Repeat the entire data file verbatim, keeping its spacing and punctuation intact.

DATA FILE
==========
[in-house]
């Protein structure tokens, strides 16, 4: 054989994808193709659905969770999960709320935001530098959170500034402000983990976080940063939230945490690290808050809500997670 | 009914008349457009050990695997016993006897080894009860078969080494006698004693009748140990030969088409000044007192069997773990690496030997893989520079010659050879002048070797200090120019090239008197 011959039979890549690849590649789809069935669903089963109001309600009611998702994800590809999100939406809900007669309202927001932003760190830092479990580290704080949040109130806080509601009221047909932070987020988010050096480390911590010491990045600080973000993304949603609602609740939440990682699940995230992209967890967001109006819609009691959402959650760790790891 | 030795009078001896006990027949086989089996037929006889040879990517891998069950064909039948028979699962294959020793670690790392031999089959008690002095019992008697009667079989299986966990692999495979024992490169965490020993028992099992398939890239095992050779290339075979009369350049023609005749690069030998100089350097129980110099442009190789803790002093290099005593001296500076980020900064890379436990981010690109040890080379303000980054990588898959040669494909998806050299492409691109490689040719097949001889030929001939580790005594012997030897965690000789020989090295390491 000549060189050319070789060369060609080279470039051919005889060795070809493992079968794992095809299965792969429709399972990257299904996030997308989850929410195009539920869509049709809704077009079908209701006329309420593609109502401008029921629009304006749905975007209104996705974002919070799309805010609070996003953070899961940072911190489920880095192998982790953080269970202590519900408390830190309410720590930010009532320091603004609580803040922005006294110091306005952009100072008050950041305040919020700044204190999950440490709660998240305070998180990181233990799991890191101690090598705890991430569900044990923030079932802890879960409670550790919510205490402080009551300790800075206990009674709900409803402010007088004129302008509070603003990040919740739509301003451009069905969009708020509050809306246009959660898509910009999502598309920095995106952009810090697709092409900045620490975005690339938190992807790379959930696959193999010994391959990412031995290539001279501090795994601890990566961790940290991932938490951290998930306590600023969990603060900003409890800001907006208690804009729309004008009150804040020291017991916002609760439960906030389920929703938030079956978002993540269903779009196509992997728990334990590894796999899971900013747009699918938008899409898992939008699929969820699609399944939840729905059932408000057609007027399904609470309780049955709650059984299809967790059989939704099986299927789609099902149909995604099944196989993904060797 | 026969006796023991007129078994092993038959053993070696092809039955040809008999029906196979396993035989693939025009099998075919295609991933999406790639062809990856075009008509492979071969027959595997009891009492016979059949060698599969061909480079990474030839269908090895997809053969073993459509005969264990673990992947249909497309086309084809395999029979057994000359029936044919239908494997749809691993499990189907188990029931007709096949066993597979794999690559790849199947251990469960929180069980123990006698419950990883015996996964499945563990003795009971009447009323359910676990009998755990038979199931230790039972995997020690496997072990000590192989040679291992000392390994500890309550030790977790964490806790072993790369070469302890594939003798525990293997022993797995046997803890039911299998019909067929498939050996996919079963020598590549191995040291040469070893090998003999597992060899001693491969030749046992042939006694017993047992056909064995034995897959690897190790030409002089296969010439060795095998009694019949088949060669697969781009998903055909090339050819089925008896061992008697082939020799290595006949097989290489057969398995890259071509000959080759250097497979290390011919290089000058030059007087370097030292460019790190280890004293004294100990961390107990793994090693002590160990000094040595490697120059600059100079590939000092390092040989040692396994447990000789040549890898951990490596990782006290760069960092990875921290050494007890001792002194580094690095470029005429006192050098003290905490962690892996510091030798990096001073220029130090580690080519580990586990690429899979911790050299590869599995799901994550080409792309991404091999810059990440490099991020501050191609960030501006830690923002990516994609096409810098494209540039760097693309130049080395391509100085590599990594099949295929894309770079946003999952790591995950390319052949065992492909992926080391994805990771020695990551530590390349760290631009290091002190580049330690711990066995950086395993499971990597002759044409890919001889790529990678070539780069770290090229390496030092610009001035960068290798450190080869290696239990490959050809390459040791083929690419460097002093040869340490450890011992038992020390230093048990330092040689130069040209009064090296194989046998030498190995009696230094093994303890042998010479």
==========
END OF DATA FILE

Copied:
[in-house]
């Protein structure tokens, strides 16, 4: 054989994808193709659905969770999960709320935001530098959170500034402000983990976080940063939230945490690290808050809500997670 | 009914008349457009050990695997016993006897080894009860078969080494006698004693009748140990030969088409000044007192069997773990690496030997893989520079010659050879002048070797200090120019090239008197 011959039979890549690849590649789809069935669903089963109001309600009611998702994800590809999100939406809900007669309202927001932003760190830092479990580290704080949040109130806080509601009221047909932070987020988010050096480390911590010491990045600080973000993304949603609602609740939440990682699940995230992209967890967001109006819609009691959402959650760790790891 | 030795009078001896006990027949086989089996037929006889040879990517891998069950064909039948028979699962294959020793670690790392031999089959008690002095019992008697009667079989299986966990692999495979024992490169965490020993028992099992398939890239095992050779290339075979009369350049023609005749690069030998100089350097129980110099442009190789803790002093290099005593001296500076980020900064890379436990981010690109040890080379303000980054990588898959040669494909998806050299492409691109490689040719097949001889030929001939580790005594012997030897965690000789020989090295390491 000549060189050319070789060369060609080279470039051919005889060795070809493992079968794992095809299965792969429709399972990257299904996030997308989850929410195009539920869509049709809704077009079908209701006329309420593609109502401008029921629009304006749905975007209104996705974002919070799309805010609070996003953070899961940072911190489920880095192998982790953080269970202590519900408390830190309410720590930010009532320091603004609580803040922005006294110091306005952009100072008050950041305040919020700044204190999950440490709660998240305070998180990181233990799991890191101690090598705890991430569900044990923030079932802890879960409670550790919510205490402080009551300790800075206990009674709900409803402010007088004129302008509070603003990040919740739509301003451009069905969009708020509050809306246009959660898509910009999502598309920095995106952009810090697709092409900045620490975005690339938190992807790379959930696959193999010994391959990412031995290539001279501090795994601890990566961790940290991932938490951290998930306590600023969990603060900003409890800001907006208690804009729309004008009150804040020291017991916002609760439960906030389920929703938030079956978002993540269903779009196509992997728990334990590894796999899971900013747009699918938008899409898992939008699929969820699609399944939840729905059932408000057609007027399904609470309780049955709650059984299809967790059989939704099986299927789609099902149909995604099944196989993904060797 | 026969006796023991007129078994092993038959053993070696092809039955040809008999029906196979396993035989693939025009099998075919295609991933999406790639062809990856075009008509492979071969027959595997009891009492016979059949060698599969061909480079990474030839269908090895997809053969073993459509005969264990673990992947249909497309086309084809395999029979057994000359029936044919239908494997749809691993499990189907188990029931007709096949066993597979794999690559790849199947251990469960929180069980123990006698419950990883015996996964499945563990003795009971009447009323359910676990009998755990038979199931230790039972995997020690496997072990000590192989040679291992000392390994500890309550030790977790964490806790072993790369070469302890594939003798525990293997022993797995046997803890039911299998019909067929498939050996996919079963020598590549191995040291040469070893090998003999597992060899001693491969030749046992042939006694017993047992056909064995034995897959690897190790030409002089296969010439060795095998009694019949088949060669697969781009998903055909090339050819089925008896061992008697082939020799290595006949097989290489057969398995890259071509000959080759250097497979290390011919290089000058030059007087370097030292460019790190280890004293004294100990961390107990793994090693002590160990000094040595490697120059600059100079590939000092390092040989040692396994447990000789040549890898951990490596990782006290760069960092990875921290050494007890001792002194580094690095470029005429006192050098003290905490962690892996510091030798990096001073220029130090580690080519580990586990690429899979911790050299590869599995799901994550080409792309991404091999810059990440490099991020501050191609960030501006830690923002990516994609096409810098494209540039760097693309130049080395391509100085590599990594099949295929894309770079946003999952790591995950390319052949065992492909992926080391994805990771020695990551530590390349760290631009290091002190580049330690711990066995950086395993499971990597002759044409890919001889790529990678070539780069770290090229390496030092610009001035960068290798450190080869290696239990490959050809390459040791083929690419460097002093040869340490450890011992038992020390230093048990330092040689130069040209009064090296194989046998030498190995009696230094093994303890042998010479």